What exactly is ghosting?
Ghosting" appeared with dating sites and the rise of social media. After a first contact, when a person doesn't want to give any more news, we say that he/she "ghosts" the other person by not giving any more signs of life and by disappearing without giving any explanations. The person becomes a ghost from the point of view of the other person!
Why do we talk about this in the field of recruitment?
As we said earlier, recruiters have been ghosting candidates for a long time: no more sound, no more image after an interview, not even a simple "sorry your application was not selected". Applicants have no choice but to accept this generalized practice, even if it is not well received and creates resentment among them.
However, in the current context of full employment and labour shortage, candidates are not shy about not contacting us during the recruitment process. And this is the big news: the HR world is now faced with this reality. Candidates now have the "luxury" of being able to "store around" for the position they want to fill and, more importantly, the company they want to join. This is a complete paradigm shift since this situation has never been seen before.
One thing is for sure, recruiters have to deal with this phenomenon that can appear at all stages of the recruitment process - before and after the first interview, on the first day of work (even if the contract has been signed), but also during the first days or weeks after the hiring. With the exception of a few large, prestigious companies, few are immune to being "ghosted" by a candidate.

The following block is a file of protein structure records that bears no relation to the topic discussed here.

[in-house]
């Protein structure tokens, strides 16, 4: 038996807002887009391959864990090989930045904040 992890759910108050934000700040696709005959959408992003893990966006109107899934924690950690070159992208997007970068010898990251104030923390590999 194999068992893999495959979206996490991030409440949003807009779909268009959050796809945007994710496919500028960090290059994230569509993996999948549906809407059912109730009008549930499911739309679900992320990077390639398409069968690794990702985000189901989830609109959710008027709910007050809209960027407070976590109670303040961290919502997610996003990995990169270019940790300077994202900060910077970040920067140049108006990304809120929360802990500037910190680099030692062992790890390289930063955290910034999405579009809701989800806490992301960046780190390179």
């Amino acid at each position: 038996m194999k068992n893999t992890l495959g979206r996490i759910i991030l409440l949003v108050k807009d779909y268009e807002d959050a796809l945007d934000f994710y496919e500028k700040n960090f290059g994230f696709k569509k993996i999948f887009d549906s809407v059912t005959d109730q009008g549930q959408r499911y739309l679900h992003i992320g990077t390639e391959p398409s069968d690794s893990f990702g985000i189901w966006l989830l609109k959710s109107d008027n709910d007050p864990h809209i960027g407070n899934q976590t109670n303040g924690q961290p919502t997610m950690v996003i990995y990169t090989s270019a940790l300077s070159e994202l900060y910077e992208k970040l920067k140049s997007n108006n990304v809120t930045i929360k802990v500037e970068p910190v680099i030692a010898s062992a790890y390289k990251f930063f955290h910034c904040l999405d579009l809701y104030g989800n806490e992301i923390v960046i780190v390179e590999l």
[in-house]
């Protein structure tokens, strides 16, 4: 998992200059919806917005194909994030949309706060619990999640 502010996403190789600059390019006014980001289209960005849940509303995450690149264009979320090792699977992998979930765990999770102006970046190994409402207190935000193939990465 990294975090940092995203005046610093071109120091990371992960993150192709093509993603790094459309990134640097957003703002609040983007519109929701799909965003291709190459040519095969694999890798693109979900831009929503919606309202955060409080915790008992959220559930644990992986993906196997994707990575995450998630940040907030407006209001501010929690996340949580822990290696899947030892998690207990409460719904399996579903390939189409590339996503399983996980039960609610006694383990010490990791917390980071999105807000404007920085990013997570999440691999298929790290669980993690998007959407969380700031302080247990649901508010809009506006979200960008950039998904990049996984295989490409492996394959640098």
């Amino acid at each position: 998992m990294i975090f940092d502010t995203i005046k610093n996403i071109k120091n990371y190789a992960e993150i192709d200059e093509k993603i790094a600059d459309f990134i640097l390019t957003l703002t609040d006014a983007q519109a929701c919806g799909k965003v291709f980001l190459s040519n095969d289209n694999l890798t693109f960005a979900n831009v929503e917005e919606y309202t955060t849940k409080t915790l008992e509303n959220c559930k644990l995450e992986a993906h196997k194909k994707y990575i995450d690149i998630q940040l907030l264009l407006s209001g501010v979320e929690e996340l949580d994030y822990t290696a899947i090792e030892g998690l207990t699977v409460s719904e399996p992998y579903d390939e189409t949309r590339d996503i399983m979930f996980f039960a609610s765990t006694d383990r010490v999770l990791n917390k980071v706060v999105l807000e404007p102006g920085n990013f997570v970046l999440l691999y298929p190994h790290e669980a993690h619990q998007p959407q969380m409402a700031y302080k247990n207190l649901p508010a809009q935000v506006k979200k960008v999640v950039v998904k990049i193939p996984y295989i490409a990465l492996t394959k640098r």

A generational problem?
According to a Wall Street Journal survey, the ghosting phenomenon only concerns candidates under 35 years old. It would be linked to a change in the mindset of the new generations: they would prefer a quest for meaning in their personal and professional lives. If candidates do not quickly find a meaning in their new position, they are capable of quitting their job on the spot without giving any news.
What are the reasons?
It is not always easy to make a precise diagnosis, as the principle of "ghosting" is precisely to leave without explanation. However, a few trends are beginning to emerge regarding the reasons why candidates no longer want to give news during the recruitment process:
- A better offer received in the meantime;
- The position does not correspond to expectations (a job description and an employer brand that do not correspond to reality, which ultimately creates disappointment);
- The recruitment process is too long;
- An unforeseen event beyond the candidate's control occurred.
If we dig a little deeper and go beyond these motivations, we can hypothesize based on the experience of dating sites, to understand why candidates do not bother to warn:
- Fear of confrontation and having to participate in a difficult conversation, where they will have to explain and justify themselves;
- Feeling that the recruiter will not listen (anyway);
- Willingness not to hurt the recruiter's feelings by explaining the reasons for the rejection;
- Fear of being persuaded to stay if the conversation is verbal.
Although debatable, this new behavior is, for many, a fair return. Candidates often send dozens of resumes and cover letters to companies without ever getting a response except for the one, most often automated, telling them that their mail has been received. Recruiters no longer have a monopoly on ghosting. The ball is now in both camps.